The Existence of God
The Existence of God
Periodically someone will say to me, "I don't understand how anyone can be an atheist. How else could one account for the origin of the universe itself?" The Christian apologist, Hugh Ross, makes an argument much like this. He argues first for the thesis that the universe had a beginning, the moment of the big bang. Second he assumes that there must be a cause for the big bang. Next, if all physical reality, including time and space, arise out of the big bang, then, whatever the cause may be for the big bang, it must be something that transcends the physical universe. Coupling this consideration with the apparent fine tuning of natural law which makes life possible and the claim that it would take a super intelligent being to so arrange natural law, Ross concludes that this transcendent cause is God.
Those familiar with the traditional arguments for the existence of God will recognize that Ross' argument is a combination of the design argument (here from apparent fine-tuning) and the first-cause argument (the argument that the universe could not be its own cause). At a later time I will mention and discuss the hypotheses that atheistic scientists have been advancing to account for the origin of the universe—they do not accept the assumption that one must postulate a transcendent cause—but in what follows I will restrict my comments to an older objection to the first-cause argument, an objection which may be given the label "What caused God?" It is an objection that one often encounters in introduction to philosophy classes and one which the instructor usually takes to be persuasive.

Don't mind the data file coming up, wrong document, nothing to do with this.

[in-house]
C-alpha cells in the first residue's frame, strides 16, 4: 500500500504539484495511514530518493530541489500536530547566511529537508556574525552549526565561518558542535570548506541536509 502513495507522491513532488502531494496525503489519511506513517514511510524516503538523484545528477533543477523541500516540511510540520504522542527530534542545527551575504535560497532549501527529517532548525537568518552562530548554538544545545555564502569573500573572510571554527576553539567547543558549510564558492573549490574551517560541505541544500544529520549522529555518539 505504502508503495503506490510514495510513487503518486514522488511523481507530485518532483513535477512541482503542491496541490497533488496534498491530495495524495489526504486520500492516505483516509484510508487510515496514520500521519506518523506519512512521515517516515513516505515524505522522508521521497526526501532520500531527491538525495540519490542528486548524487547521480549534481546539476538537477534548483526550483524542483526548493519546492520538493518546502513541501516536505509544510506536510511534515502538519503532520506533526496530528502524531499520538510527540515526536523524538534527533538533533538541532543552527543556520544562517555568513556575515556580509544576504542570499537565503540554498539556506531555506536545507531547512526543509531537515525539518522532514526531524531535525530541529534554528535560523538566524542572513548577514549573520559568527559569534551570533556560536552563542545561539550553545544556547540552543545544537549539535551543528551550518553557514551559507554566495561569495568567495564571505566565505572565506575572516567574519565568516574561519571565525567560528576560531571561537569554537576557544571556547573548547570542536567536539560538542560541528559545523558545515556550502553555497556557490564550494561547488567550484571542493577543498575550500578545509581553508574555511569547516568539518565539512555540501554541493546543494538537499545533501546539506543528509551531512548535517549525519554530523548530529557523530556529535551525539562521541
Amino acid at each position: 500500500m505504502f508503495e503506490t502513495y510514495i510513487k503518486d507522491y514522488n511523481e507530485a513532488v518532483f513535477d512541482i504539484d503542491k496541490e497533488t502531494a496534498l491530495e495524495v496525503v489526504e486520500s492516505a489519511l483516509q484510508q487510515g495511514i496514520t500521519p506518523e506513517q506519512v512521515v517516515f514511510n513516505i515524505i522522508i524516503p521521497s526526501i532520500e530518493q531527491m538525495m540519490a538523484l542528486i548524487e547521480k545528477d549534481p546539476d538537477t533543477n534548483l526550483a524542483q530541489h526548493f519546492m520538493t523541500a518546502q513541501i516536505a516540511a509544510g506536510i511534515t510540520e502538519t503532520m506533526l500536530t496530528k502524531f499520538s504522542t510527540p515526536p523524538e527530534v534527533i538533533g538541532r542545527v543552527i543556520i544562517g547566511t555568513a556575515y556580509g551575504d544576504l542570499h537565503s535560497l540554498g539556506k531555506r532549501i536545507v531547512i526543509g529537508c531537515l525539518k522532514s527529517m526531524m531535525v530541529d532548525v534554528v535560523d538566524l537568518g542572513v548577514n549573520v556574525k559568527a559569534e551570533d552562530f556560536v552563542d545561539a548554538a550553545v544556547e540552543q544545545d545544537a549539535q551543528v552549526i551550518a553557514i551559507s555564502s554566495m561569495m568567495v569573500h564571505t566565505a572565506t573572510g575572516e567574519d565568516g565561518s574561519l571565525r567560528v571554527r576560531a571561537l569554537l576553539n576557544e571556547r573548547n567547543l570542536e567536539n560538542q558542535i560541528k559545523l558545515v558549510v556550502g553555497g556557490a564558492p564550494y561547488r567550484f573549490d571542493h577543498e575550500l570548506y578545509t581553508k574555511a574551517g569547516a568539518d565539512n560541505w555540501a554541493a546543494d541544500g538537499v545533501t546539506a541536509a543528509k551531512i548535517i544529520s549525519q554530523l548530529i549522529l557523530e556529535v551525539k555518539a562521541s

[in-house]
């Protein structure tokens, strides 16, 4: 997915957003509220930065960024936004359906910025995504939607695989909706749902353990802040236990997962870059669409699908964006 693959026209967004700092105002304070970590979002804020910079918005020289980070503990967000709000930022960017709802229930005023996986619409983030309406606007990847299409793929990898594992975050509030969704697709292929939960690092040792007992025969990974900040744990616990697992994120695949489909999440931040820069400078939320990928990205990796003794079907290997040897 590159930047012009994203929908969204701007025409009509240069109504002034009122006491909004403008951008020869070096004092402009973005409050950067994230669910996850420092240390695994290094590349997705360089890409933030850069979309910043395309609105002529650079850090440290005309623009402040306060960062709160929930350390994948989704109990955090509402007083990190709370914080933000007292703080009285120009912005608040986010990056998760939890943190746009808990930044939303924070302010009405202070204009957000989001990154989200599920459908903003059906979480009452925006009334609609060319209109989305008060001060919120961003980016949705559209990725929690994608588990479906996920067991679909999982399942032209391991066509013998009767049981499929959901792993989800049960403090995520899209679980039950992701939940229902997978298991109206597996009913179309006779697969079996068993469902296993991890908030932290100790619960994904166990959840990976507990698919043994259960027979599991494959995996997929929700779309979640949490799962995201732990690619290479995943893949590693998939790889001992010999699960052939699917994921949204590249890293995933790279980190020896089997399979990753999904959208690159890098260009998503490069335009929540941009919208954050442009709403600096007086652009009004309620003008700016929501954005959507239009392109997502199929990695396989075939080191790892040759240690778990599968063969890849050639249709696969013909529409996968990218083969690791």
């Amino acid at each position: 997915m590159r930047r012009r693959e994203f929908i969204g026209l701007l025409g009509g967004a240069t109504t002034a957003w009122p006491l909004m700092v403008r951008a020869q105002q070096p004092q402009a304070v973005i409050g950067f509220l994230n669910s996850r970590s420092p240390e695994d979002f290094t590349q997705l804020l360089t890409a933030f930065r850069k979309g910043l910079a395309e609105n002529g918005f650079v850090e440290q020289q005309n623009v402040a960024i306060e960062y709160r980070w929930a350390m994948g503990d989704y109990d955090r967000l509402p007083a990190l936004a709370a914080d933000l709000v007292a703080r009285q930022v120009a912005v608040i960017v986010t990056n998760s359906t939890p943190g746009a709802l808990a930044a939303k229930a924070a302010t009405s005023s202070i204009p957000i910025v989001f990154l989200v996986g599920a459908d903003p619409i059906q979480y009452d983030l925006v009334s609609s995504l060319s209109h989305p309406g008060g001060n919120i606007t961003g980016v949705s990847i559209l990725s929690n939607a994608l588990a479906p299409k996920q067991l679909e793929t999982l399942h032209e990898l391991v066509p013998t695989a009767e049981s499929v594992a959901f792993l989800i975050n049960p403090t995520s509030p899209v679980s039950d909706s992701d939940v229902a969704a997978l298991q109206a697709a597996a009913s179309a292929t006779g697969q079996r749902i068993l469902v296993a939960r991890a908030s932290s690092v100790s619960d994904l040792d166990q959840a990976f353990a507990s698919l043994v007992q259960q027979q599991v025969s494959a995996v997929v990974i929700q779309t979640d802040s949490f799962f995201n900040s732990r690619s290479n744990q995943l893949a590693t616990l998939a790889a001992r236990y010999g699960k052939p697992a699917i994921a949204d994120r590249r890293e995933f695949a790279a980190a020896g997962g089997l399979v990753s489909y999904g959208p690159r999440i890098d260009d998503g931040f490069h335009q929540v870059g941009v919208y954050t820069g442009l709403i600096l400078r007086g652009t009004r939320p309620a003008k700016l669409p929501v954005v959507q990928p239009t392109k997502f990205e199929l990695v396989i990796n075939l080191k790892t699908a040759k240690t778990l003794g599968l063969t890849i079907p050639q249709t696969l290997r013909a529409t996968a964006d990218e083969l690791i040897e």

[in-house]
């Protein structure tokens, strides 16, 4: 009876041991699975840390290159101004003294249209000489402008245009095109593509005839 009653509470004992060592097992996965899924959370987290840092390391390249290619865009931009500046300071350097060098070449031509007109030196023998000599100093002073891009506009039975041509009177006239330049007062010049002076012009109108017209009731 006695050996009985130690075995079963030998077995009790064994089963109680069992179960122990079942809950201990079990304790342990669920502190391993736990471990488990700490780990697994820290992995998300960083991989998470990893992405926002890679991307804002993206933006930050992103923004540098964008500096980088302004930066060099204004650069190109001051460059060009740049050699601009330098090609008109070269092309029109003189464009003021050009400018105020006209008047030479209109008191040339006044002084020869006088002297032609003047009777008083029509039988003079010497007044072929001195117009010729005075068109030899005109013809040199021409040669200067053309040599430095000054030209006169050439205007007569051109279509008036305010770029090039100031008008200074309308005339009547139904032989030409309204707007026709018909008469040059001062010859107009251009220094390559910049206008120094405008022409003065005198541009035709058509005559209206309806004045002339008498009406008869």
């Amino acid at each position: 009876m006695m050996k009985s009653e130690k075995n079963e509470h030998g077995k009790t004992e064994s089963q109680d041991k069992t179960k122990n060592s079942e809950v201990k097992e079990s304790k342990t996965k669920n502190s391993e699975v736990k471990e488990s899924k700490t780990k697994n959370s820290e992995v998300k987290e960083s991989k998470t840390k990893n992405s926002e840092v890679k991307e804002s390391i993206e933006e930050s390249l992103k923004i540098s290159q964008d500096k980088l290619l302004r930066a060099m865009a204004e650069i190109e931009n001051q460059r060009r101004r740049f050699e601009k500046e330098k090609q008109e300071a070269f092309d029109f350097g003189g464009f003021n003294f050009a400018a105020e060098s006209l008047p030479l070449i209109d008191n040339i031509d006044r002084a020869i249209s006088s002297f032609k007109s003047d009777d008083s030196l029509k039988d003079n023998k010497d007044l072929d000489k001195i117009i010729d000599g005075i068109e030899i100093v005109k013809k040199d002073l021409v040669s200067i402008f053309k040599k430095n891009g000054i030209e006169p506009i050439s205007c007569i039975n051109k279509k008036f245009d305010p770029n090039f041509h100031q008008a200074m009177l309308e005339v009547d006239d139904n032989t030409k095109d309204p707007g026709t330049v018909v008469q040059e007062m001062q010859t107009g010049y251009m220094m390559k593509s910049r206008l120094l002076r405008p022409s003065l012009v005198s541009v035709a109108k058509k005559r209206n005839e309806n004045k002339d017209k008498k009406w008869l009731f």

The philosopher Bertrand Russell is one of the many who have voiced the what-caused-God objection. In his essay, "Why I Am Not a Christian?"1 he states the first-cause argument as follows: "everything we see in this world has a cause, and as you go back in the chain of causes further and further you must come to a First Cause, and to that First Cause you give the name of God."2 According to Russell, the fallacy in the argument is that "If everything must have a cause, then God must have a cause." What's more, "If there can be anything without a cause, it may just as well be the world as God."3
Russell's argument can alternatively be stated as follows. The principle that everything must have a cause...